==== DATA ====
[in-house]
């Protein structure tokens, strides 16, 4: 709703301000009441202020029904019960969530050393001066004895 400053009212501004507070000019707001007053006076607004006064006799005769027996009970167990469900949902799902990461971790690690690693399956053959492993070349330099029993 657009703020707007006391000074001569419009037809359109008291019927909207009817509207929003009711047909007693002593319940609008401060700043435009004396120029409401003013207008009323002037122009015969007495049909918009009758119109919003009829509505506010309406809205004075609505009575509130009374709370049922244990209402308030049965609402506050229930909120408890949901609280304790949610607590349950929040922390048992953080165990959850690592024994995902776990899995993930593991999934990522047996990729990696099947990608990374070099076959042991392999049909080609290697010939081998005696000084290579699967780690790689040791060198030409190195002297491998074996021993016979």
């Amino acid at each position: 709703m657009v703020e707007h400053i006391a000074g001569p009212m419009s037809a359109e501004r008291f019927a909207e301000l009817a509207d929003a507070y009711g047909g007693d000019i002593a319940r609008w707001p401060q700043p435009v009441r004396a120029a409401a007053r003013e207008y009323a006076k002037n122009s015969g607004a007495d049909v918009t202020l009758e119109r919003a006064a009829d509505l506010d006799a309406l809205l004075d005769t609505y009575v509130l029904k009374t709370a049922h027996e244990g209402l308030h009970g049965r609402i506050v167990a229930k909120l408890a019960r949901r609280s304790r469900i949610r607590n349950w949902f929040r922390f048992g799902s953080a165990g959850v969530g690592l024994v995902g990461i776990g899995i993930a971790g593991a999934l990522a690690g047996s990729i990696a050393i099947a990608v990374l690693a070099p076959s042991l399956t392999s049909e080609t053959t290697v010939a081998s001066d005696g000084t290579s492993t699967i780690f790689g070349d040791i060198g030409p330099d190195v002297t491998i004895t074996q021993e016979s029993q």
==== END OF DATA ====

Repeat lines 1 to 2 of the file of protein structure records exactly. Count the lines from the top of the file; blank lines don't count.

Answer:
[in-house]
């Protein structure tokens, strides 16, 4: 709703301000009441202020029904019960969530050393001066004895 400053009212501004507070000019707001007053006076607004006064006799005769027996009970167990469900949902799902990461971790690690690693399956053959492993070349330099029993 657009703020707007006391000074001569419009037809359109008291019927909207009817509207929003009711047909007693002593319940609008401060700043435009004396120029409401003013207008009323002037122009015969007495049909918009009758119109919003009829509505506010309406809205004075609505009575509130009374709370049922244990209402308030049965609402506050229930909120408890949901609280304790949610607590349950929040922390048992953080165990959850690592024994995902776990899995993930593991999934990522047996990729990696099947990608990374070099076959042991392999049909080609290697010939081998005696000084290579699967780690790689040791060198030409190195002297491998074996021993016979």